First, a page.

Mood disorders are a group of mental conditions that affect how we feel and think about ourselves, other people and life in general. There are a few different types of mood disorders: depression, persistent depressive disorder and bipolar disorder. Depression leaves you feeling sad or depressed.
Impact of Mood Disorders
Mood disorders may affect individuals of all ages. Depression is much more complex than simply calling it severe sadness. It can be very overwhelming and unlike normal sadness. It can be sadness for no apparent reason. An individual may clearly understand that their sadness is unrealistic but is powerless against it. Some people respond well to the treatments and medications available and may appear to be functioning quite normally on many days but may show signs and symptoms on other days. In some cases, the side-effects of the medications used to manage symptoms can cause unique problems.
A person with a mood disorder may present with a combination of issues. People may have low self esteem and an inability to bounce back from disappointments. They may have difficulty maintaining a regular schedule and lack consistency. During times of abnormally high moods, they may overestimate their abilities and overdo it. During lows, they may lack motivation and experience fatigue with little exertion.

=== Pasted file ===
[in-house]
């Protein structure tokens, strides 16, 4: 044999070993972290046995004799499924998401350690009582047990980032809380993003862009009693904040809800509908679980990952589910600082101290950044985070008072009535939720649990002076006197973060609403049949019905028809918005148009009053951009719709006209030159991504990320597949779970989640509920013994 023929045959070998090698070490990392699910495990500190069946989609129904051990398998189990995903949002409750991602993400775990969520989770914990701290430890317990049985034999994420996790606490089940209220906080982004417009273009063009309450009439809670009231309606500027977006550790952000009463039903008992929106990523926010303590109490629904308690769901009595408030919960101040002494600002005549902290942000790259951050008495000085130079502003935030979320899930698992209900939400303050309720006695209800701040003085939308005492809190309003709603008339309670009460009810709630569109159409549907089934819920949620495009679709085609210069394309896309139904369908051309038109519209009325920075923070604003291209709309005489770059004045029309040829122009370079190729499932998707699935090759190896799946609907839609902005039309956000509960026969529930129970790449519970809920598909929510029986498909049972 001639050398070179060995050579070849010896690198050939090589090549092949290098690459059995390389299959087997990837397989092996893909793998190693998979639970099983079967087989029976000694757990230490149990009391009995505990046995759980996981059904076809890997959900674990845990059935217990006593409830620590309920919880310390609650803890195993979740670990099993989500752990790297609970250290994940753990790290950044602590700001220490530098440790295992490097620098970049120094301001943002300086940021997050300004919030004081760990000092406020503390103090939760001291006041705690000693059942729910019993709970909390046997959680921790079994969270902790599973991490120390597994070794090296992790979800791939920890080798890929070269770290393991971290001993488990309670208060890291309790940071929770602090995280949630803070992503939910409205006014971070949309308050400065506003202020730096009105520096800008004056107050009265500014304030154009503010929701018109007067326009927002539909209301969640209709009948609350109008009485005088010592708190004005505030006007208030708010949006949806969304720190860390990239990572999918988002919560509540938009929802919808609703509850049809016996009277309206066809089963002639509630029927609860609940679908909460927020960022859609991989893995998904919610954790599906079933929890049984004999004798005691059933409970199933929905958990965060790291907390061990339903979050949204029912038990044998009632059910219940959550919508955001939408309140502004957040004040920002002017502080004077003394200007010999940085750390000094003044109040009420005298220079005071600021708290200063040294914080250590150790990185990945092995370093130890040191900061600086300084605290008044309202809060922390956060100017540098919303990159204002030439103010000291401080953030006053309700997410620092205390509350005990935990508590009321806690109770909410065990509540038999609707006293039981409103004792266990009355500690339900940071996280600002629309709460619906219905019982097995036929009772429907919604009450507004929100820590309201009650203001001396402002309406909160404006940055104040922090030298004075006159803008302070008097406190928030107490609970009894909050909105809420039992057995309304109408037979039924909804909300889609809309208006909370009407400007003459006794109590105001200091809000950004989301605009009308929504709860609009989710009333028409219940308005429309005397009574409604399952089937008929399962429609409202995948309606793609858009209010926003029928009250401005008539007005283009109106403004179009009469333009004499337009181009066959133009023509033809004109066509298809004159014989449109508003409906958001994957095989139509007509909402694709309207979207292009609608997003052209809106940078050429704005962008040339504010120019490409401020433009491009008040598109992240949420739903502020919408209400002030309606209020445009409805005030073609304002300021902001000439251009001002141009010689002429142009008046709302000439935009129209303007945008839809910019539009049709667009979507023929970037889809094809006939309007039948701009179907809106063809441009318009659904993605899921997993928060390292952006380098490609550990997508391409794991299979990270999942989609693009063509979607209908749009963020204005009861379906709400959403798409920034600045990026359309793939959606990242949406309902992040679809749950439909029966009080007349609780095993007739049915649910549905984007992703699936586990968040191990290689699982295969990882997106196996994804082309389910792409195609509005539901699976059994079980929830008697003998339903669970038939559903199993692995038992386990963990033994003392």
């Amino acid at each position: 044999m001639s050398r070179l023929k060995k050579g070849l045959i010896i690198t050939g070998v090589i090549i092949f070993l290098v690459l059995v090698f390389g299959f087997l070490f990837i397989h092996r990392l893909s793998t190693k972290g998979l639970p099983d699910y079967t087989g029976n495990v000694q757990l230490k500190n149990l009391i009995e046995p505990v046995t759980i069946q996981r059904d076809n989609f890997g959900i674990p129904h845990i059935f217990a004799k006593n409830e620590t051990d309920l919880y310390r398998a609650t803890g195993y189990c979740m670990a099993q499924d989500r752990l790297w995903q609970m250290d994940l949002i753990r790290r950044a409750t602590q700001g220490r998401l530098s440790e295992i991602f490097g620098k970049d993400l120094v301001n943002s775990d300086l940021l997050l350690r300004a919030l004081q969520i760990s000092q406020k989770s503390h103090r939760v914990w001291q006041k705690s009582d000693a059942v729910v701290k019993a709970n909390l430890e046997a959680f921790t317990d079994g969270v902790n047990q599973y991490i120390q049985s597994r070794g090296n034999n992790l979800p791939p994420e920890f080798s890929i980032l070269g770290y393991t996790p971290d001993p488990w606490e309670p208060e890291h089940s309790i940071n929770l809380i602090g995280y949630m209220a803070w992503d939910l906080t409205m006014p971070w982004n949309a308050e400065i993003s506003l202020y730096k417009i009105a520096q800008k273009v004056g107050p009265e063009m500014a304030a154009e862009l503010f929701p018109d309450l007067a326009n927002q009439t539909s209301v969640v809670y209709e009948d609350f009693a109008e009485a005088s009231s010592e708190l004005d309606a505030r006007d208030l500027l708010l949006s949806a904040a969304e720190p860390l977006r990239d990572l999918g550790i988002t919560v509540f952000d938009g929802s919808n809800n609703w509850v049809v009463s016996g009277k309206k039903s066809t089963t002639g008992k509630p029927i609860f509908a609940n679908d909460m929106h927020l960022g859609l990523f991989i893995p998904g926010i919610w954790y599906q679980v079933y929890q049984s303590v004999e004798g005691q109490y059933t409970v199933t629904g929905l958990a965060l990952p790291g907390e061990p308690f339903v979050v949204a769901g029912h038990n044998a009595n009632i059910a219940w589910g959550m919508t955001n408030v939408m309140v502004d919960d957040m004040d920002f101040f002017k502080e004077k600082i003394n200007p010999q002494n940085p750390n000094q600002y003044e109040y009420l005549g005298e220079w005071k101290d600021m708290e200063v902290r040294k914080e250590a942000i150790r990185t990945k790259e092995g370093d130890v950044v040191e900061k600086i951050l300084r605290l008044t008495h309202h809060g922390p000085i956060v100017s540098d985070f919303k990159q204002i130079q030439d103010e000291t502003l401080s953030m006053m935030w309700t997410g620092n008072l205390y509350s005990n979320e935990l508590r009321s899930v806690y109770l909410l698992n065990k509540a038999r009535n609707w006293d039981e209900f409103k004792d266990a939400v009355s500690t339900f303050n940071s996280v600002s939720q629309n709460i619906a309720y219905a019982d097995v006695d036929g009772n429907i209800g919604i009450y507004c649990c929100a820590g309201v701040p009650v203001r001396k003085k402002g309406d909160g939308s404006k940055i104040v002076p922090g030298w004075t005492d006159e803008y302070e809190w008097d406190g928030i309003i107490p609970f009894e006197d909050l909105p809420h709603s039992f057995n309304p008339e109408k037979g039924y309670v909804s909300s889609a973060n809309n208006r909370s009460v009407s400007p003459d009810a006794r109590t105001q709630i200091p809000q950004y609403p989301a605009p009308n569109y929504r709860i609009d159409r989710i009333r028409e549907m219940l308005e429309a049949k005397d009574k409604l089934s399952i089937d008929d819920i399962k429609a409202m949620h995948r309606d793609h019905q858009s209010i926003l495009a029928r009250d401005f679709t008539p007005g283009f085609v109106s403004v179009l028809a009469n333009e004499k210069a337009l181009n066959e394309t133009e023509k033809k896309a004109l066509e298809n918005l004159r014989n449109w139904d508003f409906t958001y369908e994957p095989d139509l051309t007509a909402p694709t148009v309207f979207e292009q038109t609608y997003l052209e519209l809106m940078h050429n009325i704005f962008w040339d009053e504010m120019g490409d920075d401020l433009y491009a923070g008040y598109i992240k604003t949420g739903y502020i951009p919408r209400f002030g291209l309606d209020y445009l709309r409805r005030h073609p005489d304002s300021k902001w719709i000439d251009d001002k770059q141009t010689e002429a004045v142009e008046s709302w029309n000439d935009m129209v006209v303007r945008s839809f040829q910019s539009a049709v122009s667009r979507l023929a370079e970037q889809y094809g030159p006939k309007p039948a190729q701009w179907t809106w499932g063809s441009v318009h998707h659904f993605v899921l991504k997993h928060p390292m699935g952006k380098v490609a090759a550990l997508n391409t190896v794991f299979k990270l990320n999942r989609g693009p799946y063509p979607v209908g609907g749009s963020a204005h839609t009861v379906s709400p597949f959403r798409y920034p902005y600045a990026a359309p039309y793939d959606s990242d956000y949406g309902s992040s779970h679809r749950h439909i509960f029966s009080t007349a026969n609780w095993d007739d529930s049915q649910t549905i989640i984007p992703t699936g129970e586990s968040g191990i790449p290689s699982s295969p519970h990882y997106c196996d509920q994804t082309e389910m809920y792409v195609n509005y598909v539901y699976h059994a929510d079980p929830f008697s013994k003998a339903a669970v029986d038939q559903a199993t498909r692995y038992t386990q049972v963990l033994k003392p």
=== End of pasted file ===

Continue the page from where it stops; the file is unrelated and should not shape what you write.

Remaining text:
People with mood disorders may be irritable or sad for no apparent reason. They are usually very aware that their feelings are inappropriate for the situation but have no control over the feelings. Often, they are told to “Snap out of it”, even though they have absolutely no ability to do so. Their emotions may be very close to the surface and they may burst into tears suddenly with little understanding of why they are crying. Pushing them to work harder is of little help and will simply drive them away for good. You must be understanding and supportive of them. Celebrate the small victories.